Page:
He would be seeing his ex-girlfriend soon who lived in Amsterdam. She had sent him a passive-aggressive text message a few days ago that went something to the tune of “so, are you going to let me know when you arrive in Amsterdam?”. Owen hadn’t yet decided if he wanted to see her, but now he figured he would reply. That was one relationship he could manage.
“Well, have a nice life,” says Owen, laughing, as the group approaches the hostel.
“That’s what we’ve been saying to all our acquaintances we’ve met in the hostels,” Ethan explains. And that was goodbye.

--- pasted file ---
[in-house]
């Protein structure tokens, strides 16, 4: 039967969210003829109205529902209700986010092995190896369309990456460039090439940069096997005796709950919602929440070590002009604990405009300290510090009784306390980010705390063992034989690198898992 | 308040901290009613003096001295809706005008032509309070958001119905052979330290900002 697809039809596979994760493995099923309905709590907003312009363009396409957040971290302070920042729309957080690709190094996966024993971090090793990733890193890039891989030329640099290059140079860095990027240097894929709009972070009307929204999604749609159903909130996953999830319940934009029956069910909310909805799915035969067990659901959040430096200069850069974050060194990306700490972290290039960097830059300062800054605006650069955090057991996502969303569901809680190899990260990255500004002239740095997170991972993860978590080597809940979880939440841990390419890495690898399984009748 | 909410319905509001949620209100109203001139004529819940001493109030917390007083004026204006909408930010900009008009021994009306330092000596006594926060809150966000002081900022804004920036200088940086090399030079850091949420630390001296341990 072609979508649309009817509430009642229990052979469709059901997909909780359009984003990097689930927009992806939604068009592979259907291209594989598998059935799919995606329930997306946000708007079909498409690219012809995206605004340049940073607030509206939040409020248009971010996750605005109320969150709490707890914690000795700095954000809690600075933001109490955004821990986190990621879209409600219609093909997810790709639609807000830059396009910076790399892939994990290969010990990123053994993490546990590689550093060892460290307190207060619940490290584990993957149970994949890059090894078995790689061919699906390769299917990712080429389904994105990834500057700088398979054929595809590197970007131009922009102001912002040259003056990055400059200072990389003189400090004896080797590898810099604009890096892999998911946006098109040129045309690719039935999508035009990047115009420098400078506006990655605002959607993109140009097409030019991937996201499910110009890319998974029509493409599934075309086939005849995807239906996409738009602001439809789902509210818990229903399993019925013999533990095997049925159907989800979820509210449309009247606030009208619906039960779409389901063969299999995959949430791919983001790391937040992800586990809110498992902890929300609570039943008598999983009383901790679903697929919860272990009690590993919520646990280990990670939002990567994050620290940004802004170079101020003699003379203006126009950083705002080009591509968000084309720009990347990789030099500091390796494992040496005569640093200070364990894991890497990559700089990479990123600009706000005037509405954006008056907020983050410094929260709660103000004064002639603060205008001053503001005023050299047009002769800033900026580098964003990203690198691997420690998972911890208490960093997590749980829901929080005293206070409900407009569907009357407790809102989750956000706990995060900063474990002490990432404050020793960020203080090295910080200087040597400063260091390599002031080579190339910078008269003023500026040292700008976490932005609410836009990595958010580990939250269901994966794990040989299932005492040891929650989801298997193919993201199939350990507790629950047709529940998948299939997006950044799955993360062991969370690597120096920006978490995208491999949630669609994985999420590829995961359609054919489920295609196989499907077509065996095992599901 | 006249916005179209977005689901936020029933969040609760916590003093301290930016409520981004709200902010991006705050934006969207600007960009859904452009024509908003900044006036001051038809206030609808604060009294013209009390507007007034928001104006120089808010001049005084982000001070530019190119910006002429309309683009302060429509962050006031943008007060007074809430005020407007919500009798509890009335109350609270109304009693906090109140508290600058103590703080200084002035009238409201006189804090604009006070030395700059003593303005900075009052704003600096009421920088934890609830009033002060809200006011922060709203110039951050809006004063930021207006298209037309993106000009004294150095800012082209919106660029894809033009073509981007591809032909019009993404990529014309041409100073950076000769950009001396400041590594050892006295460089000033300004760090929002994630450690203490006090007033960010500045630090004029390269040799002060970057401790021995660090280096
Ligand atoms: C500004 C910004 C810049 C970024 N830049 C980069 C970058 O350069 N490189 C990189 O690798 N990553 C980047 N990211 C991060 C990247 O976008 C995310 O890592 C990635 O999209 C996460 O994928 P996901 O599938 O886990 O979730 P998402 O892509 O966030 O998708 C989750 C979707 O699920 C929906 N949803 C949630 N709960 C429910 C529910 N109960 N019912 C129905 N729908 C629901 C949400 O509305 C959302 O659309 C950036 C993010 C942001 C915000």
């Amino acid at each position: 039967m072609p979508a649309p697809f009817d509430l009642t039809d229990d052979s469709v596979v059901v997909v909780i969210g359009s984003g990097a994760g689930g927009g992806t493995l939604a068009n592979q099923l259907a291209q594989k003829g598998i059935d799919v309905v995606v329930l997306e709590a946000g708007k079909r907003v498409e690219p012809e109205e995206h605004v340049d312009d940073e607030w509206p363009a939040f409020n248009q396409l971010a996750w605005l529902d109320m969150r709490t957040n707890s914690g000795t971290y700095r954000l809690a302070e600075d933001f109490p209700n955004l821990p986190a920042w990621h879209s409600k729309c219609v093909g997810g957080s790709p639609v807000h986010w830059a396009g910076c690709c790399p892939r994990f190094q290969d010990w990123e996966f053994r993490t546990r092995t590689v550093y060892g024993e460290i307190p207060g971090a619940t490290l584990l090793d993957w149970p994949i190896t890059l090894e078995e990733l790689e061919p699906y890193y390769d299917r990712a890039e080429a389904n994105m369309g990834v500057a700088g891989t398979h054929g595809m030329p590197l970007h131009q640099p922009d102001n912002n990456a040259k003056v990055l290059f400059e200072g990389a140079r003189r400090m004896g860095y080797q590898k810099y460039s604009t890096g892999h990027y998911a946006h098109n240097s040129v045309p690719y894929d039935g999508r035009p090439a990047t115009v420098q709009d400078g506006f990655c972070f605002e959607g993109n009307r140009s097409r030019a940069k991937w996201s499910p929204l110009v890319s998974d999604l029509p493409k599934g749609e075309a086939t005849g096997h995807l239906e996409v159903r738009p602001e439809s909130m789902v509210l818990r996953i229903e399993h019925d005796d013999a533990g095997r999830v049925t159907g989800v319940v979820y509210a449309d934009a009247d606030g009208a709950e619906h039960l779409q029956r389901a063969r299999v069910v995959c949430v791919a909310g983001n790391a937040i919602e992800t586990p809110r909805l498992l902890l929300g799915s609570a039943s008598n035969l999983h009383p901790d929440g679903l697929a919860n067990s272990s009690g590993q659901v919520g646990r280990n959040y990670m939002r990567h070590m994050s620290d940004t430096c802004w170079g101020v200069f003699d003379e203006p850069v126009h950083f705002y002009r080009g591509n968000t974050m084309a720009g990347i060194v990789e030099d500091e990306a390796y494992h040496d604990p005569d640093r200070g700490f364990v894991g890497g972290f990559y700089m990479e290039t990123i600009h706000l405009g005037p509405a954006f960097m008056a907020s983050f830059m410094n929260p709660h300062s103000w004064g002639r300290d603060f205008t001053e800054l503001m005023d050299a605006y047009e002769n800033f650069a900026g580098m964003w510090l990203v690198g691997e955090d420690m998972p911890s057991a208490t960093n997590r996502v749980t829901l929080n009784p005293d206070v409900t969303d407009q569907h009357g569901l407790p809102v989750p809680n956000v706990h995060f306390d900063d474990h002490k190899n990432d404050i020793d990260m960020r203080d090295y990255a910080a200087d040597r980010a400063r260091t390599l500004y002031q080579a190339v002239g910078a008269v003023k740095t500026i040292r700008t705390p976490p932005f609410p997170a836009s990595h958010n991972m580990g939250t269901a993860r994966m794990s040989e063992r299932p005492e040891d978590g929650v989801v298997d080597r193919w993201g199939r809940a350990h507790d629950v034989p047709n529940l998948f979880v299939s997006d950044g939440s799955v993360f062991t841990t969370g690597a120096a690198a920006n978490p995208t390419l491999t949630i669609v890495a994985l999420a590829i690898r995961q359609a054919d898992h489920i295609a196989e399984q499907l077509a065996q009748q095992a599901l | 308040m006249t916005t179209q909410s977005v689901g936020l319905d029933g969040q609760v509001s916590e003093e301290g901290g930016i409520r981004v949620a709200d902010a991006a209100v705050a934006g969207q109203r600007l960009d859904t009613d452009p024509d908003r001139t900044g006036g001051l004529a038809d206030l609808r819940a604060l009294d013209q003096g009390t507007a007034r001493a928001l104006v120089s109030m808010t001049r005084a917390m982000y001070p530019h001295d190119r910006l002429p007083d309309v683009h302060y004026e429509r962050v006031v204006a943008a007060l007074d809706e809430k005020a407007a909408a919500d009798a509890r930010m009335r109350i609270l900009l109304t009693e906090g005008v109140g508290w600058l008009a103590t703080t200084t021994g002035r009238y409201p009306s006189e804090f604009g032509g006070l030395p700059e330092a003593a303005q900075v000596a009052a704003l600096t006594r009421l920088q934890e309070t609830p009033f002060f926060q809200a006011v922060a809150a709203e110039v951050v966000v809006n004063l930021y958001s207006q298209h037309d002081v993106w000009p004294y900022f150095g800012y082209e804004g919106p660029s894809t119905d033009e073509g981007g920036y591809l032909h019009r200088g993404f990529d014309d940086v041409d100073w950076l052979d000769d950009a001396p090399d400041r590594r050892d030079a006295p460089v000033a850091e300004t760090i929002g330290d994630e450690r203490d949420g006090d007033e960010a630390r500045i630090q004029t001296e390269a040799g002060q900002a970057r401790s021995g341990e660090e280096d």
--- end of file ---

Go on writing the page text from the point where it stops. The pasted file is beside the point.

As she was falling asleep to the sound of her snoring bunkmates, Julie was thinking about the first time she visited Europe and stayed in hostel. She had been in Galway, Ireland with a group of students from the exchange program she was in. They had taken the train from Dublin, where they were studying, to Galway for the weekend. Europe had been such a novelty back then, she remembered feeling like a little girl waking up on Christmas morning well into the first month of her stay in Ireland. She remembered all of the street signs written in Gaelic, the thick Irish accents of the people and the endearing expressions they would use like “how’re ya gettin’ on?” and “what’s the story?” as if the whole experience had been a dream.